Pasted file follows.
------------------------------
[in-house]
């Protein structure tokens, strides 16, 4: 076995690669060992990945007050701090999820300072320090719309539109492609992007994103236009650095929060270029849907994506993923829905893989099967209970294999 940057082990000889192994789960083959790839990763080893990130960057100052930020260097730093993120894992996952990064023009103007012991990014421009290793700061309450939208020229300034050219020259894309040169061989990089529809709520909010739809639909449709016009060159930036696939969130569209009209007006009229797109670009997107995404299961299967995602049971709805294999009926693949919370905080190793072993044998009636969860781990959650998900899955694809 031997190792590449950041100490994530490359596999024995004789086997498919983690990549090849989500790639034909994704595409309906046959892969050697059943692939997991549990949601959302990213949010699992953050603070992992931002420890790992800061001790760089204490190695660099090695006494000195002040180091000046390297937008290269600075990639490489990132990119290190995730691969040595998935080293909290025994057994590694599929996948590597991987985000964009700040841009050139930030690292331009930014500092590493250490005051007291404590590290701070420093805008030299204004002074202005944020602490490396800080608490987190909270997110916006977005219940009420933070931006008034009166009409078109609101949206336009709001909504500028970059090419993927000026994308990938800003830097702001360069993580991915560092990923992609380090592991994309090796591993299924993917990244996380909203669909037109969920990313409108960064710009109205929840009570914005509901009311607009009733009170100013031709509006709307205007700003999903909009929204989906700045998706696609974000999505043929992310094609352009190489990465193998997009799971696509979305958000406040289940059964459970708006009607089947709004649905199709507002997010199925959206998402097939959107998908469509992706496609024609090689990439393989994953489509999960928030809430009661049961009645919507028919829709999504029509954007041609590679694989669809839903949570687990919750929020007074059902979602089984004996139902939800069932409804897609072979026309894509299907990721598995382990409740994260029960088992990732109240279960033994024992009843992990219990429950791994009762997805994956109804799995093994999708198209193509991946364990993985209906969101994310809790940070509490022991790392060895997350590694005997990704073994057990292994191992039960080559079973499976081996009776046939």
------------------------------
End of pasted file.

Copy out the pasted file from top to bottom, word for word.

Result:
[in-house]
């Protein structure tokens, strides 16, 4: 076995690669060992990945007050701090999820300072320090719309539109492609992007994103236009650095929060270029849907994506993923829905893989099967209970294999 940057082990000889192994789960083959790839990763080893990130960057100052930020260097730093993120894992996952990064023009103007012991990014421009290793700061309450939208020229300034050219020259894309040169061989990089529809709520909010739809639909449709016009060159930036696939969130569209009209007006009229797109670009997107995404299961299967995602049971709805294999009926693949919370905080190793072993044998009636969860781990959650998900899955694809 031997190792590449950041100490994530490359596999024995004789086997498919983690990549090849989500790639034909994704595409309906046959892969050697059943692939997991549990949601959302990213949010699992953050603070992992931002420890790992800061001790760089204490190695660099090695006494000195002040180091000046390297937008290269600075990639490489990132990119290190995730691969040595998935080293909290025994057994590694599929996948590597991987985000964009700040841009050139930030690292331009930014500092590493250490005051007291404590590290701070420093805008030299204004002074202005944020602490490396800080608490987190909270997110916006977005219940009420933070931006008034009166009409078109609101949206336009709001909504500028970059090419993927000026994308990938800003830097702001360069993580991915560092990923992609380090592991994309090796591993299924993917990244996380909203669909037109969920990313409108960064710009109205929840009570914005509901009311607009009733009170100013031709509006709307205007700003999903909009929204989906700045998706696609974000999505043929992310094609352009190489990465193998997009799971696509979305958000406040289940059964459970708006009607089947709004649905199709507002997010199925959206998402097939959107998908469509992706496609024609090689990439393989994953489509999960928030809430009661049961009645919507028919829709999504029509954007041609590679694989669809839903949570687990919750929020007074059902979602089984004996139902939800069932409804897609072979026309894509299907990721598995382990409740994260029960088992990732109240279960033994024992009843992990219990429950791994009762997805994956109804799995093994999708198209193509991946364990993985209906969101994310809790940070509490022991790392060895997350590694005997990704073994057990292994191992039960080559079973499976081996009776046939």